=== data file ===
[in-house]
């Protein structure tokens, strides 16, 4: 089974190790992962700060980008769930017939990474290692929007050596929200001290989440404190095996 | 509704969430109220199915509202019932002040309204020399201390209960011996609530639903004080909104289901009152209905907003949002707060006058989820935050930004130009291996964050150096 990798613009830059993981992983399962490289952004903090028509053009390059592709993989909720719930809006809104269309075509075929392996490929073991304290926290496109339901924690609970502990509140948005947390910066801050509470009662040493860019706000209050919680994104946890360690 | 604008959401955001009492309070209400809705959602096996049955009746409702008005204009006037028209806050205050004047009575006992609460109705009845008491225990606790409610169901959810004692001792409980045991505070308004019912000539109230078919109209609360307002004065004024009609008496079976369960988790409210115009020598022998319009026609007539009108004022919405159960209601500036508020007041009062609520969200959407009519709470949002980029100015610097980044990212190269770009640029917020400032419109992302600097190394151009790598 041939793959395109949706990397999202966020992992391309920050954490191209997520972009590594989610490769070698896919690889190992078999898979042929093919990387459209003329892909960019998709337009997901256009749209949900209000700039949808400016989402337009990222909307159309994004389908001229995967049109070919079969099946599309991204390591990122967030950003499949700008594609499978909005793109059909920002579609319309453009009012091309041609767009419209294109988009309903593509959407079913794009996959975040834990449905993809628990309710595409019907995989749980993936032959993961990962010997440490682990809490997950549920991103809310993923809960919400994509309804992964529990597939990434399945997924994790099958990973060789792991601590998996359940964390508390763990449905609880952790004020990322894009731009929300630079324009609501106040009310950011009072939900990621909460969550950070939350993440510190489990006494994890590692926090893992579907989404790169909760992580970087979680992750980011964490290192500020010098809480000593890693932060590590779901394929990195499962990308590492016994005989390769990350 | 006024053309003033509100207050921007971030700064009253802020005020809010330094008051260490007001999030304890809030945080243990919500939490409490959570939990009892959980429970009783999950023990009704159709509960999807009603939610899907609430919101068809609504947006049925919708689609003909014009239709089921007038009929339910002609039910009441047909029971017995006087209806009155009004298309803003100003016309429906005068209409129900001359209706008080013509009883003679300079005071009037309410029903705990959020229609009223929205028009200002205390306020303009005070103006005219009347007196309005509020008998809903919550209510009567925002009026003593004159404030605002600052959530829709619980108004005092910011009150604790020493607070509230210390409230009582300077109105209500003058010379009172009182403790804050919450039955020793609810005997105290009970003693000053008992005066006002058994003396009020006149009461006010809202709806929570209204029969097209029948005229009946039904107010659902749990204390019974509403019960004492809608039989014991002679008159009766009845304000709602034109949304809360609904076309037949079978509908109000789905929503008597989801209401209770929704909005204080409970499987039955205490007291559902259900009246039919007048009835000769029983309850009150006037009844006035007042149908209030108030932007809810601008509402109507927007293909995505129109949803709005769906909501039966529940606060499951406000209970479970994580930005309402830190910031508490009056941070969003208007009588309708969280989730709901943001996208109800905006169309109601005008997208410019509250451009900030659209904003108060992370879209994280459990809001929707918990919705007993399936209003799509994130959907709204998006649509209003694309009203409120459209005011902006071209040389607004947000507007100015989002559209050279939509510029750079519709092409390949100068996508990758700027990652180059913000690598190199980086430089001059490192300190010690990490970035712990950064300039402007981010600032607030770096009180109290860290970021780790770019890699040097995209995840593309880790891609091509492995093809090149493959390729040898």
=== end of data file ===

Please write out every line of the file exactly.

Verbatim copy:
[in-house]
């Protein structure tokens, strides 16, 4: 089974190790992962700060980008769930017939990474290692929007050596929200001290989440404190095996 | 509704969430109220199915509202019932002040309204020399201390209960011996609530639903004080909104289901009152209905907003949002707060006058989820935050930004130009291996964050150096 990798613009830059993981992983399962490289952004903090028509053009390059592709993989909720719930809006809104269309075509075929392996490929073991304290926290496109339901924690609970502990509140948005947390910066801050509470009662040493860019706000209050919680994104946890360690 | 604008959401955001009492309070209400809705959602096996049955009746409702008005204009006037028209806050205050004047009575006992609460109705009845008491225990606790409610169901959810004692001792409980045991505070308004019912000539109230078919109209609360307002004065004024009609008496079976369960988790409210115009020598022998319009026609007539009108004022919405159960209601500036508020007041009062609520969200959407009519709470949002980029100015610097980044990212190269770009640029917020400032419109992302600097190394151009790598 041939793959395109949706990397999202966020992992391309920050954490191209997520972009590594989610490769070698896919690889190992078999898979042929093919990387459209003329892909960019998709337009997901256009749209949900209000700039949808400016989402337009990222909307159309994004389908001229995967049109070919079969099946599309991204390591990122967030950003499949700008594609499978909005793109059909920002579609319309453009009012091309041609767009419209294109988009309903593509959407079913794009996959975040834990449905993809628990309710595409019907995989749980993936032959993961990962010997440490682990809490997950549920991103809310993923809960919400994509309804992964529990597939990434399945997924994790099958990973060789792991601590998996359940964390508390763990449905609880952790004020990322894009731009929300630079324009609501106040009310950011009072939900990621909460969550950070939350993440510190489990006494994890590692926090893992579907989404790169909760992580970087979680992750980011964490290192500020010098809480000593890693932060590590779901394929990195499962990308590492016994005989390769990350 | 006024053309003033509100207050921007971030700064009253802020005020809010330094008051260490007001999030304890809030945080243990919500939490409490959570939990009892959980429970009783999950023990009704159709509960999807009603939610899907609430919101068809609504947006049925919708689609003909014009239709089921007038009929339910002609039910009441047909029971017995006087209806009155009004298309803003100003016309429906005068209409129900001359209706008080013509009883003679300079005071009037309410029903705990959020229609009223929205028009200002205390306020303009005070103006005219009347007196309005509020008998809903919550209510009567925002009026003593004159404030605002600052959530829709619980108004005092910011009150604790020493607070509230210390409230009582300077109105209500003058010379009172009182403790804050919450039955020793609810005997105290009970003693000053008992005066006002058994003396009020006149009461006010809202709806929570209204029969097209029948005229009946039904107010659902749990204390019974509403019960004492809608039989014991002679008159009766009845304000709602034109949304809360609904076309037949079978509908109000789905929503008597989801209401209770929704909005204080409970499987039955205490007291559902259900009246039919007048009835000769029983309850009150006037009844006035007042149908209030108030932007809810601008509402109507927007293909995505129109949803709005769906909501039966529940606060499951406000209970479970994580930005309402830190910031508490009056941070969003208007009588309708969280989730709901943001996208109800905006169309109601005008997208410019509250451009900030659209904003108060992370879209994280459990809001929707918990919705007993399936209003799509994130959907709204998006649509209003694309009203409120459209005011902006071209040389607004947000507007100015989002559209050279939509510029750079519709092409390949100068996508990758700027990652180059913000690598190199980086430089001059490192300190010690990490970035712990950064300039402007981010600032607030770096009180109290860290970021780790770019890699040097995209995840593309880790891609091509492995093809090149493959390729040898």